The risk comes if we wait so long that we set off amplifying carbon cycle feedbacks that undermine mitigation efforts and shoot us quickly to very high levels of CO2 (see Royal Society special issue details ‘hellish vision’ of 7°F (4°C) world — which we may face in the 2060s!)
If we could do the 12-14 wedges in four decades, we should be able to keep CO2 concentrations to under 450 ppm. If we could do them faster, concentrations could stay even lower. We’d probably need to do this by 2040 and get to zero as soon as possible after that to have a shot at getting back to 350 this century. [And yes, like Princeton, I agree we need to do some R&D now to ensure a steady flow of technologies to make the even deeper emissions reductions needed in the second half of the century.]
I do agree with Hansen et al that the basic strategy is to replace virtually all of coal as quickly as possible, which is why so many of the wedges focused on electricity — that, along with the need to electrify transportation as much as possible. I also agree that this will be harder and more expensive if conventional oil were not going to peak soon. But for better or worse, it is (see “Merrill: Non-OPEC production has likely peaked, oil output could fall by 30 million bpd by 2015” and “Normally staid International Energy Agency says oil will peak in 2020“).
Also, I tend to view the crucial next four decades in two phases. In the first phase 1, which I now expect begins circa 2020, the world finally gets serious about avoiding catastrophic global warming impacts (i.e. Hell and High Water). We increasingly embrace a rising price for carbon dioxide and a very aggressive technology deployment effort.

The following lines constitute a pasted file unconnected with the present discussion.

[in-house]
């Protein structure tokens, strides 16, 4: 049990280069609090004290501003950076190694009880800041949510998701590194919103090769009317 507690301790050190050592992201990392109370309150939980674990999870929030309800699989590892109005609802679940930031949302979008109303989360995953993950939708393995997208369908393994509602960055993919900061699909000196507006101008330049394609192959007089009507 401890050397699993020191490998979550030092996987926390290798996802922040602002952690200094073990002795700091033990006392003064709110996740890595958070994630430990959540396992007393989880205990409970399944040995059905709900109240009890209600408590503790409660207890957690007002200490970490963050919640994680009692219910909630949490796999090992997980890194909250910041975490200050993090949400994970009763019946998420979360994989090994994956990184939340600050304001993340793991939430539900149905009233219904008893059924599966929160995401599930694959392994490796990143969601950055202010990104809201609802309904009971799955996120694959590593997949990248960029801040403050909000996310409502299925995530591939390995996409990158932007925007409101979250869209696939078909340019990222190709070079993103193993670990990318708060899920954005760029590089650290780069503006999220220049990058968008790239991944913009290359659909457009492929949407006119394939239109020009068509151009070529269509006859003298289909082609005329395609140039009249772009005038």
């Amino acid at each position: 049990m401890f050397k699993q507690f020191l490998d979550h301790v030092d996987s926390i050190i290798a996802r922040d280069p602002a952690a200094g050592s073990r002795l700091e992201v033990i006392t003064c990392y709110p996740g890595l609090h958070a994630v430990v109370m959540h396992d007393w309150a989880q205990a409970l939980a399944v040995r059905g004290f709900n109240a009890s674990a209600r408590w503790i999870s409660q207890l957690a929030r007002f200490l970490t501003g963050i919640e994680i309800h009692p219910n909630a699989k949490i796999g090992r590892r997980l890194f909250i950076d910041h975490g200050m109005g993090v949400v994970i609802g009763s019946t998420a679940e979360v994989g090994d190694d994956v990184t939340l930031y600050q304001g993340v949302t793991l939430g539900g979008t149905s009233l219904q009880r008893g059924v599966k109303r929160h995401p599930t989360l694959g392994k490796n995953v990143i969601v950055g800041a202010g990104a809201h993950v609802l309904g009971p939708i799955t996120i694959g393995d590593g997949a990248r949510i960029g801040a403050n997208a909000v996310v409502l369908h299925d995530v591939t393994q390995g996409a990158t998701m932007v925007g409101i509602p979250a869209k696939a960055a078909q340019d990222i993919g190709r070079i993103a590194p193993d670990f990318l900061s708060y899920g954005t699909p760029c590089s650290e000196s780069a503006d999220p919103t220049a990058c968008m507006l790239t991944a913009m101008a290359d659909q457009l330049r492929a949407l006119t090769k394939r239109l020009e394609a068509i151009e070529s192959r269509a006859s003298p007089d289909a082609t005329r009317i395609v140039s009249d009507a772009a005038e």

In phase 2, 2030 to 2050, after countless climate Pearl Harbors and the inevitable collapse of the Ponzi scheme we call the global economy, the world gets truly desperate, and actions that are not plausible today — including widespread conservation — become commonplace (see “Veterans Day, 2030” for a description of what that collapse might look like).
In the basic solution, I have thrown in a some extra wedges since I have no doubt that everybody will find something objectionable in at least 2 of them. I have blogged on most of the solutions at length.
This is what the entire planet must achieve:
- 1 wedge of albedo change through white roofs and pavement (aka “soft geoengineering) — see “Geoengineering, adaptation and mitigation, Part 2: White roofs are the trillion-dollar solution“
- 1 wedge of vehicle efficiency — all cars 60 mpg, with no increase in miles traveled per vehicle.
- 1 of wind for power — one million large (2 MW peak) wind turbines
- 1 of wind for vehicles –another 2000 GW wind. Most cars must be plug-in hybrids or pure electric vehicles.
- 3 of concentrated solar thermal (aka solar baseload)– ~5000 GW peak.
- 3 of efficiency — one each for buildings, industry, and cogeneration/heat-recovery for a total of 15 to 20 million GW-hrs. A key strategy for reducing direct fossil fuel use for heating buildings (while also reducing air conditioning energy) is geothermal heat pumps.
- 1 of solar photovoltaics — 2000 GW peak
- 1 wedge of nuclear power – 700 GW
- 2 of forestry — End all tropical deforestation. Plant new trees over an area the size of the continental U.S.
- 1 wedge of WWII-style conservation, post-2030 [this could well include dietary changes]
Here are additional wedges that require some major advances in applied research to be practical and scalable, but are considered plausible by serious analysts, especially post-2030:
- 1 of geothermal plus ocean-based renewables (i.e. tidal, wave, and/or ocean thermal)
- 1 of coal with biomass cofiring plus carbon capture and storage — 400 GW of coal plus 200 GW biomass with CCS
- 1/2 to 1 wedge of cellulosic biofuels for long-distance transport and what little aviation remains in 2050 — using 8% of the world’s cropland [or less land if yields significantly increase or algae-to-biofuels proves commercial at large scale].
- 1 of soils and/or biochar– Apply improved agricultural practices to all existing croplands and/or “charcoal created by pyrolysis of biomass.” Both are controversial today, but may prove scalable strategies.
That should do the trick. And yes, the scale is staggering.
[Note: For those who prefer terawatts, 1000 GW=1 TW. I have adjusted the peak GW of the renewable wedges to take into account the lower capacity factor of solar and wind. The efficiency measures are assumed to have a capacity factor of about 60%.]